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Bulging Inboxes Drive New Email Solutions
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SoHo NEWS & TIPS
Helping You Make the Most of Your Small Office/Home Office
As complaints about email mount, some small companies look
for new ways to communicate. Read about how some business
professionals have progressed from email to new solutions
that help them more effectively communicate.
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Bulging Inboxes Drive New Email Solutions
By CHRIS REITER From Dow Jones Newswires
Steve Gongaware, director of business development
at Management Science Associates Inc., knew some-
thing needed to change last summer when his efforts
to email a proposal to a prospective client were
After several days and no response, he phoned the
prospect and discovered that his first email never
arrived. Subsequent messages showed up, but spam,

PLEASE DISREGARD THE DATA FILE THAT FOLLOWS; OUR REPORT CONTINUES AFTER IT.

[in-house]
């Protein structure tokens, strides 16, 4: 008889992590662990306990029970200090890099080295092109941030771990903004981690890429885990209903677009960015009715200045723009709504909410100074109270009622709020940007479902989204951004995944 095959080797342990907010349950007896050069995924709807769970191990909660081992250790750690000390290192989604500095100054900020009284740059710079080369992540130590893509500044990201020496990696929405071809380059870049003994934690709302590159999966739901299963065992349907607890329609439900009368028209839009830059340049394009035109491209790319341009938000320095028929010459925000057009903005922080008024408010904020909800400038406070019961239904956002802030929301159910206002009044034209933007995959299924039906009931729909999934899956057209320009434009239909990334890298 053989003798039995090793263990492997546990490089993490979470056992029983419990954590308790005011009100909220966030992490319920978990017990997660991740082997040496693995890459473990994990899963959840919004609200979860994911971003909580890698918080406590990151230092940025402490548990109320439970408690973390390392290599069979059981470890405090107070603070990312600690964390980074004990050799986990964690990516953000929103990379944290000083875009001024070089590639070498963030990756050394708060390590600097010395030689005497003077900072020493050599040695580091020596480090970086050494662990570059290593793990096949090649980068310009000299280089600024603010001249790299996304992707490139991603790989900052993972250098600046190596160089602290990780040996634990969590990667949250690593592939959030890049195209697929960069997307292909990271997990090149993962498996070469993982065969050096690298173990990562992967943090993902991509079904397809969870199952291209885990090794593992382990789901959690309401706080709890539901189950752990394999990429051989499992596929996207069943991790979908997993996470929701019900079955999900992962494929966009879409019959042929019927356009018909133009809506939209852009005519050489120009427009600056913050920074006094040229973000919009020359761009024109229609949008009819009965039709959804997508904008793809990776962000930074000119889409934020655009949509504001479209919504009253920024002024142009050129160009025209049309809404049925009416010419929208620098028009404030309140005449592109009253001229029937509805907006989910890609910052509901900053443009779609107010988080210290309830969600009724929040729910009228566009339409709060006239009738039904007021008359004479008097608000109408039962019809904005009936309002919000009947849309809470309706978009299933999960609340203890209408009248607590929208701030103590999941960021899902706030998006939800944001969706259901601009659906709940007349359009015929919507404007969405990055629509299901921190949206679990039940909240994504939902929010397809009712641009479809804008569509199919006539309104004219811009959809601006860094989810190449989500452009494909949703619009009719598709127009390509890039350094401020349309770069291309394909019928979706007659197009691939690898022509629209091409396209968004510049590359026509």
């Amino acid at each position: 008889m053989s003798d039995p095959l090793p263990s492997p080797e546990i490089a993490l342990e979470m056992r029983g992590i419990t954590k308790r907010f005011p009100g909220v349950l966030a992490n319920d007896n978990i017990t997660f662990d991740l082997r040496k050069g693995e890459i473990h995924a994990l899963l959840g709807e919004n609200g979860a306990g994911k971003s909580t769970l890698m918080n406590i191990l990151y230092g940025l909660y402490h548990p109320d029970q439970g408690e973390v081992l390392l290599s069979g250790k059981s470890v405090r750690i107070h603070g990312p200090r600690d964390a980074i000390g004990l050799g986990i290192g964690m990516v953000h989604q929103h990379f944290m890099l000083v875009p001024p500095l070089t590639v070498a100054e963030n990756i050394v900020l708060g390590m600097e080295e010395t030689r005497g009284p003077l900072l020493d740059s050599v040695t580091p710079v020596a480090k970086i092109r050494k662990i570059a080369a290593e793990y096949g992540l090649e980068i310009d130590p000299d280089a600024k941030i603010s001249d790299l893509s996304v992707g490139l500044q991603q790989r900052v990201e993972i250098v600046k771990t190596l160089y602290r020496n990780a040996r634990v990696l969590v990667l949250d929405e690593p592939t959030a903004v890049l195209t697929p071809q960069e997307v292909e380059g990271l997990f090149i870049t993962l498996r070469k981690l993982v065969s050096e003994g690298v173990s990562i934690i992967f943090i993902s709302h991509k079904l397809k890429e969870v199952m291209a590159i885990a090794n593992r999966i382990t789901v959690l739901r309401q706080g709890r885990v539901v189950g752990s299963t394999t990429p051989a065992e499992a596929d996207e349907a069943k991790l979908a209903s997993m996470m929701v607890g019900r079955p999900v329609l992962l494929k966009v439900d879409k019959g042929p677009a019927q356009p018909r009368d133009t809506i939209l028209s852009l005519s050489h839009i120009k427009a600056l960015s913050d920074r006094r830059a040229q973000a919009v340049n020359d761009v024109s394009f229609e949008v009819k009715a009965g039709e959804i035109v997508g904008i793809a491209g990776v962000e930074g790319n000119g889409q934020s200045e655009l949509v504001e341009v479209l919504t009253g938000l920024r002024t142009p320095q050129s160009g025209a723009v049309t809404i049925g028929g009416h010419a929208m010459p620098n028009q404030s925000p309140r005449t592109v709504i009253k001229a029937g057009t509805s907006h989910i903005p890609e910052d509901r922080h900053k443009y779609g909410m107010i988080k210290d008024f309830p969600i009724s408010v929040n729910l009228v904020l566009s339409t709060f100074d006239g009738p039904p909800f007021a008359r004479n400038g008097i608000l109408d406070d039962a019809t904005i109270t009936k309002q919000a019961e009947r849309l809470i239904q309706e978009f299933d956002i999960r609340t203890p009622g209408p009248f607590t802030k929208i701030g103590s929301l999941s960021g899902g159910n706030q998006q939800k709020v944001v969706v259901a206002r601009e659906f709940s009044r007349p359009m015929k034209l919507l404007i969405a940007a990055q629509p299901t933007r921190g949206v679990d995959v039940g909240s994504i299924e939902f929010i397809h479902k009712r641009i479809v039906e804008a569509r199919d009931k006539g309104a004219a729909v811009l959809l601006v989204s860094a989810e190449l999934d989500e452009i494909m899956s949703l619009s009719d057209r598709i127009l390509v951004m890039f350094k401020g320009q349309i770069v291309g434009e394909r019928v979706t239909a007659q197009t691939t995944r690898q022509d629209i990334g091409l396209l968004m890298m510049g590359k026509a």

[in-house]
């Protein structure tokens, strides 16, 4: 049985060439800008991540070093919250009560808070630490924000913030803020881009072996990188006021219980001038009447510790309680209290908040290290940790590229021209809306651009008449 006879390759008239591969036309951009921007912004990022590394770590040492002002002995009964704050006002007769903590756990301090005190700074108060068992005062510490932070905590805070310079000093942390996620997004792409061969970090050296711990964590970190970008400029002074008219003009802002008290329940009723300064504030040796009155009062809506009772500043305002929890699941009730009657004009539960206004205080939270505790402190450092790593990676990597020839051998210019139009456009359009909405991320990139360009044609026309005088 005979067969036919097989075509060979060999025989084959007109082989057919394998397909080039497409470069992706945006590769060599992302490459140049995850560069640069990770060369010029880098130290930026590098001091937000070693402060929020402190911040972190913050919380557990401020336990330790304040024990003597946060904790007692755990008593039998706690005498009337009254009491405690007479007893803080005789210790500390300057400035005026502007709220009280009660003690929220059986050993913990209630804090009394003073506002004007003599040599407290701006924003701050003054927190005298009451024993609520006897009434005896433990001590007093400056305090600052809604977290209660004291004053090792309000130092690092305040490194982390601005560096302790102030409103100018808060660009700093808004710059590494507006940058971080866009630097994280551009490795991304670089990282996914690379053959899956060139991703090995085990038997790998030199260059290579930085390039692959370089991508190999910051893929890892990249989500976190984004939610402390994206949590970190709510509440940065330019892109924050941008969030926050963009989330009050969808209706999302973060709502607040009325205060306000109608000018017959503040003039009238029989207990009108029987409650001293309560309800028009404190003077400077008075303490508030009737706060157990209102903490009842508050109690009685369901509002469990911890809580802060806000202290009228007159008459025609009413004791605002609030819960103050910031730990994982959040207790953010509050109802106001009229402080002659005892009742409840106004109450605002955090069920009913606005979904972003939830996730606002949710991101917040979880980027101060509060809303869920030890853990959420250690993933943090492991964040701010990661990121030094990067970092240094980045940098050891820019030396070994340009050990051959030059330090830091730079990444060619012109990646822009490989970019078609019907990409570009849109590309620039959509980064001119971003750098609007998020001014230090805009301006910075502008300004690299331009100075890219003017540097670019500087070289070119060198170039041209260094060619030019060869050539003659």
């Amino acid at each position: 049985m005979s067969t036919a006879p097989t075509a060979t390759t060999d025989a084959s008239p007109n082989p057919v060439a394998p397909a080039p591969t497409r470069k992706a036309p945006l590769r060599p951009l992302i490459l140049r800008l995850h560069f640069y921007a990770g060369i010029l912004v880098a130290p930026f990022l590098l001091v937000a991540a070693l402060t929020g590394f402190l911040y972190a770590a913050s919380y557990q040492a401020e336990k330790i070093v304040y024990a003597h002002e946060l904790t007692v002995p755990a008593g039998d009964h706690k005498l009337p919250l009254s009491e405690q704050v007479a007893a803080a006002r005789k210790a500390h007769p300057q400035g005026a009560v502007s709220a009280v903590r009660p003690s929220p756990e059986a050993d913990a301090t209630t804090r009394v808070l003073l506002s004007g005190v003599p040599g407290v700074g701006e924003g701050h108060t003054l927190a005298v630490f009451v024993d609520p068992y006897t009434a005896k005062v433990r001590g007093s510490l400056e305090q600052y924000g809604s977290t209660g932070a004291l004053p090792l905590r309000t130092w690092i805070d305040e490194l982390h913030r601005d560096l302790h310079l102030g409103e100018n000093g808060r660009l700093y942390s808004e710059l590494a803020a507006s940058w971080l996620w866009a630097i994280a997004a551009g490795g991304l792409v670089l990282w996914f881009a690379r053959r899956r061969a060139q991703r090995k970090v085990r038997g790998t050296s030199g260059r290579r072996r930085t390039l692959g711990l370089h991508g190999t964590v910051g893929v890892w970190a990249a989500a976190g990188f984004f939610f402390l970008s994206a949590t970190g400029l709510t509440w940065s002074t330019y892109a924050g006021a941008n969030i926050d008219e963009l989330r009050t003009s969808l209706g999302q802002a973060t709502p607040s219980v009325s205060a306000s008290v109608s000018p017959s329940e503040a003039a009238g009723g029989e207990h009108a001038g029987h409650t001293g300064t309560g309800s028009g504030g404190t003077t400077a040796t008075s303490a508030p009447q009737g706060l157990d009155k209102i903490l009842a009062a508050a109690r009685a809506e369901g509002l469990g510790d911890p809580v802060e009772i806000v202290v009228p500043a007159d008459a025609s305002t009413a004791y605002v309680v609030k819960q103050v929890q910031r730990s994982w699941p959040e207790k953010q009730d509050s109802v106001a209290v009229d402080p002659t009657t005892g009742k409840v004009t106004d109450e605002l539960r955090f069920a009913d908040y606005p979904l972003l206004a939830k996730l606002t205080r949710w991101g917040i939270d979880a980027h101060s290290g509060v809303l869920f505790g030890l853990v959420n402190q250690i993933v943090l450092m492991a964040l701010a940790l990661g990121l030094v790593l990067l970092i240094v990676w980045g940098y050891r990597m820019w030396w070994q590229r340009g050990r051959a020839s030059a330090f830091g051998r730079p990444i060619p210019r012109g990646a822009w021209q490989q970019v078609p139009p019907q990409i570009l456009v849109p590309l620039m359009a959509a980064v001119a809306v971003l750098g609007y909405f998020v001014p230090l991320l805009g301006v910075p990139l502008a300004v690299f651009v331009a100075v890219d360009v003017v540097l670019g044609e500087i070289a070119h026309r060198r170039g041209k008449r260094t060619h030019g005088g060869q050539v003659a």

antivirus and other filters corrupted the all-
"I kept striking out, and it was getting kind of
embarrassing," says Mr. Gongaware. "It seems like
email gets less and less effective for communicat-
As almost anyone with an inbox can appreciate,
email can be both a godsend and a nightmare for
businesses. Spam clogs email systems, and hackers
use email to deliver software programs that seek
to disable computer systems or steal data. Filters
designed to combat these problems can interfere
with legitimate communications. Internally, a
flood of email, both business-related and personal,
hurts productivity by slowing everyone down.
Messages are often misdirected, and it can be
difficult to keep the information flow organized.
These problems can be particularly difficult for
small businesses, which don't have the information-
technology departments to handle them and can ill
afford productivity lapses because of their small
staffs. So small businesses are looking at a
variety of software tools that help them manage
their email or offer alternative communication
A Web Solution
Mr. Gongaware of MSA, an information-technology
services company based in Pittsburgh, ultimately
gave up on email in his effort to send his